Clearly, there is still a substantial lack of information on withdrawal from antidepressants, mainly because manufacturers and big pharmaceutical companies have little interest in funding studies that will lead people to stop using their products. Consequently, mainstream medicine has little to offer in helping people wean off their antidepressants, so people may end up taking unnecessary medications for decades, simply to avoid the intense withdrawal symptoms. While some patients may very well benefit from lifetime antidepressant use, we still lack research that identifies the sub-population that can most benefit from long-term use of these drugs.
Antidepressant Withdrawal and Mind-Body Therapies
At Inner Works Acupuncture, we strongly recommend that clients discuss the decision to cease any medication, including antidepressants, with their prescribing physician. Nonetheless, many people do seek out Five Element acupuncture to find relief from depression, or to aid in the withdrawal transition from antidepressant use. Many clients find the antidepressant because their medication has stopped working after a period of time. All of the available therapies that Inner Works offers can help relieve depression and ease the process of withdrawal.
Acupuncture and Chinese Herbal Medicine
Several research studies suggest that acupuncture can both help reduce antidepressant withdrawal symptoms and prevent relapse for people who stop using antidepressants. At Inner Works, we have used acupuncture successfully for many years to help clients navigate the withdrawal process.
Chinese herbal medicine can also be helpful for easing the transition from antidepressants. Preliminary research on several traditional herbal formulas suggests that these can be effective for relieving depression, with fewer side-effects than pharmaceutical medications.
Acupuncture, along with Chinese herbal medicine, also has benefits for many physical symptoms than can accompany depression and discontinuation syndrome. One special area where acupuncture and Chinese herbal medicine stand out is in helping regulate hormone imbalances that may contribute to post-partum depression and mood swings that accompany pre-menstrual syndrome.
Whole Foods Nutrition for Mental Health
A nutrient-dense, whole foods diet provides your body and mind with the metabolites needed to support brain chemistry. At Inner Works, nutritional therapy is definitely part of a holistic program for easing the withdrawal transition from antidepressants. We may recommend dietary changes and supplementation tailored to support mental health and your individual needs. Something as simple as eating a wholesome breakfast can help improve your mood and lower stress. Even the American Psychiatric Association recognizes the importance of nutrient-dense, whole foods in supporting mental health and wellness.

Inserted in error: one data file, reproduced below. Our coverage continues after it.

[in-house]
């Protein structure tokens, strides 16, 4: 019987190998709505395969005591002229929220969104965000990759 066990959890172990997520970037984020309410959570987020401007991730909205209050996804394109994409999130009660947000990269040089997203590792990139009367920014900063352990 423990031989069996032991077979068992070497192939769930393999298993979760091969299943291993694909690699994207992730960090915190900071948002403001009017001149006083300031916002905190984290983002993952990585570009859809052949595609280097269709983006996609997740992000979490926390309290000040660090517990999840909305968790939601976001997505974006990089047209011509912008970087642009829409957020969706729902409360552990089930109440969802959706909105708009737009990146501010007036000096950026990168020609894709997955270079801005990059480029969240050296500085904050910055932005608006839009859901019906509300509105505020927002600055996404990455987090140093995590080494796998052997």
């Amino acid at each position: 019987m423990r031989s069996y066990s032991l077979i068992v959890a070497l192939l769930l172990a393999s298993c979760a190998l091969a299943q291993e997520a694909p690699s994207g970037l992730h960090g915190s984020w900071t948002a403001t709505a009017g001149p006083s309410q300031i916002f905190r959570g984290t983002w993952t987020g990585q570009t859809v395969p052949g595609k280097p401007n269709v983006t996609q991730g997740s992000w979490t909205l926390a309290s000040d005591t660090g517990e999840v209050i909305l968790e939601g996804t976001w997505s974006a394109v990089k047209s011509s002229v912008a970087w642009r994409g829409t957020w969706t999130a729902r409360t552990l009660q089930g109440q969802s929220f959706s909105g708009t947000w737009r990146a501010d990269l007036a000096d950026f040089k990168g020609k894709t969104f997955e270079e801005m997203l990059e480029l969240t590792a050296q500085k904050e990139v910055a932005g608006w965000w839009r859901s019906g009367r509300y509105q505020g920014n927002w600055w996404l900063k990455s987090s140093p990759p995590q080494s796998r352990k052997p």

Stress Reduction and Zero Balancing
Zero Balancing, a hands-on therapy, works with both energy and structures in the body to shift the client’s baseline from sympathetic (fight-or-flight) to parasympathetic (rest and digest). This therapy not only relieves physical pain, but can also produce an expanded state of consciousness that is highly relaxing. Clients often report feeling tremendous clarity, ease and a sense of inner happiness during and after these sessions.
The paradigm of Chinese medicine and Five Element acupuncture sees depression differently from Western medicine. Chinese medicine offers a fuller, holistic understanding of human emotions, combined with effective mind-body therapies. Moving beyond the chemical imbalance theory, Chinese medicine can help us identify the roots of depression, offer appropriate treatment, and reduce dependence on medications.
Inner Works Acupuncture is a Five Element acupuncture clinic in Portland, Oregon. Call us today at (503) 227-2127 to schedule an appointment.